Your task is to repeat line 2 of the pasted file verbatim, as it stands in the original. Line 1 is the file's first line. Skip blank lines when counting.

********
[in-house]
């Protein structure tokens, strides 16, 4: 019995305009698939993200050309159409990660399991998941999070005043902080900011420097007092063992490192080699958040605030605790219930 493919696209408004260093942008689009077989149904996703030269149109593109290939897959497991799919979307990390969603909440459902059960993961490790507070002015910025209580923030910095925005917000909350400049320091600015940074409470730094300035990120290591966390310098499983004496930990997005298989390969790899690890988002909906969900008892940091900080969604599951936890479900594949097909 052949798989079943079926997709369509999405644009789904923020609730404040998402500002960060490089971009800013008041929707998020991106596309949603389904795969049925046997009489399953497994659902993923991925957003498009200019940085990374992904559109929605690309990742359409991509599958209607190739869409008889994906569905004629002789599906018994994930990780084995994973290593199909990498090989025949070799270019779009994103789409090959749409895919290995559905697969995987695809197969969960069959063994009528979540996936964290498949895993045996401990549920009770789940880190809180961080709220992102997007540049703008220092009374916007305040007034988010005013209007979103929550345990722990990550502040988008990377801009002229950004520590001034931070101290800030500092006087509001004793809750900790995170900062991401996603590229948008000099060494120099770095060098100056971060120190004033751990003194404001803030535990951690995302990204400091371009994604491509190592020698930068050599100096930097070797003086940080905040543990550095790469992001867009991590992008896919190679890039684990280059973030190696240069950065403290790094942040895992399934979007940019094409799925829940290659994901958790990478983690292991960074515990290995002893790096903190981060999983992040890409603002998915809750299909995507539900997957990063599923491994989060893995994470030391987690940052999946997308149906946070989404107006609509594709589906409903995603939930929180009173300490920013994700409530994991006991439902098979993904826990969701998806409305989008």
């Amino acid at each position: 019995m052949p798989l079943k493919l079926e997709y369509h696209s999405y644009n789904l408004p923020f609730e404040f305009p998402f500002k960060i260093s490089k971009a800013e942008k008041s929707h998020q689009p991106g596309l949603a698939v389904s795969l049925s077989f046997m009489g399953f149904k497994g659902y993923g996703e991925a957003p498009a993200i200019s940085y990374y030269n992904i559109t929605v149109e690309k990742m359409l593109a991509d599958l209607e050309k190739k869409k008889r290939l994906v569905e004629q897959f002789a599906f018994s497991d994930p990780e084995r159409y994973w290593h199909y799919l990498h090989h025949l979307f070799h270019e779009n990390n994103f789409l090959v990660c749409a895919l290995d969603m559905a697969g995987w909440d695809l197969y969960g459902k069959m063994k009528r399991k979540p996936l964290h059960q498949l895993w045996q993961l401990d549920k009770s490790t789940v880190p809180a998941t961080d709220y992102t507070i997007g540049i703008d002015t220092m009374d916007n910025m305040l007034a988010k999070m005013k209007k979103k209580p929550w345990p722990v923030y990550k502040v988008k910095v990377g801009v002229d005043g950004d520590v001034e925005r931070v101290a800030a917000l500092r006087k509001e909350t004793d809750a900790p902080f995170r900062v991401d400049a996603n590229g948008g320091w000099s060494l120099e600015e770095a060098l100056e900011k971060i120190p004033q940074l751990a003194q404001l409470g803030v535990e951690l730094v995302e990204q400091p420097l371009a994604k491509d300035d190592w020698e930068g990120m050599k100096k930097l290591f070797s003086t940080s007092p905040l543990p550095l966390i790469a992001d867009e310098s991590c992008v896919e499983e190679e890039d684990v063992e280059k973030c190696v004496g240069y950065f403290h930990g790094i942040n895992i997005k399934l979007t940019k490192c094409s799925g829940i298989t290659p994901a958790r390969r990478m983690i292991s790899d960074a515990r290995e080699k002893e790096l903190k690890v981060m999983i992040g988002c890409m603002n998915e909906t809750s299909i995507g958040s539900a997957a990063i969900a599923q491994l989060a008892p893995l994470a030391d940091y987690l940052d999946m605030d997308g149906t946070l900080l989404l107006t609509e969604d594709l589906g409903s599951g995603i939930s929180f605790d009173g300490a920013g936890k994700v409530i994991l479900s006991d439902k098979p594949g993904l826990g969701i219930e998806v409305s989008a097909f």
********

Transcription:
């Protein structure tokens, strides 16, 4: 019995305009698939993200050309159409990660399991998941999070005043902080900011420097007092063992490192080699958040605030605790219930 493919696209408004260093942008689009077989149904996703030269149109593109290939897959497991799919979307990390969603909440459902059960993961490790507070002015910025209580923030910095925005917000909350400049320091600015940074409470730094300035990120290591966390310098499983004496930990997005298989390969790899690890988002909906969900008892940091900080969604599951936890479900594949097909 052949798989079943079926997709369509999405644009789904923020609730404040998402500002960060490089971009800013008041929707998020991106596309949603389904795969049925046997009489399953497994659902993923991925957003498009200019940085990374992904559109929605690309990742359409991509599958209607190739869409008889994906569905004629002789599906018994994930990780084995994973290593199909990498090989025949070799270019779009994103789409090959749409895919290995559905697969995987695809197969969960069959063994009528979540996936964290498949895993045996401990549920009770789940880190809180961080709220992102997007540049703008220092009374916007305040007034988010005013209007979103929550345990722990990550502040988008990377801009002229950004520590001034931070101290800030500092006087509001004793809750900790995170900062991401996603590229948008000099060494120099770095060098100056971060120190004033751990003194404001803030535990951690995302990204400091371009994604491509190592020698930068050599100096930097070797003086940080905040543990550095790469992001867009991590992008896919190679890039684990280059973030190696240069950065403290790094942040895992399934979007940019094409799925829940290659994901958790990478983690292991960074515990290995002893790096903190981060999983992040890409603002998915809750299909995507539900997957990063599923491994989060893995994470030391987690940052999946997308149906946070989404107006609509594709589906409903995603939930929180009173300490920013994700409530994991006991439902098979993904826990969701998806409305989008």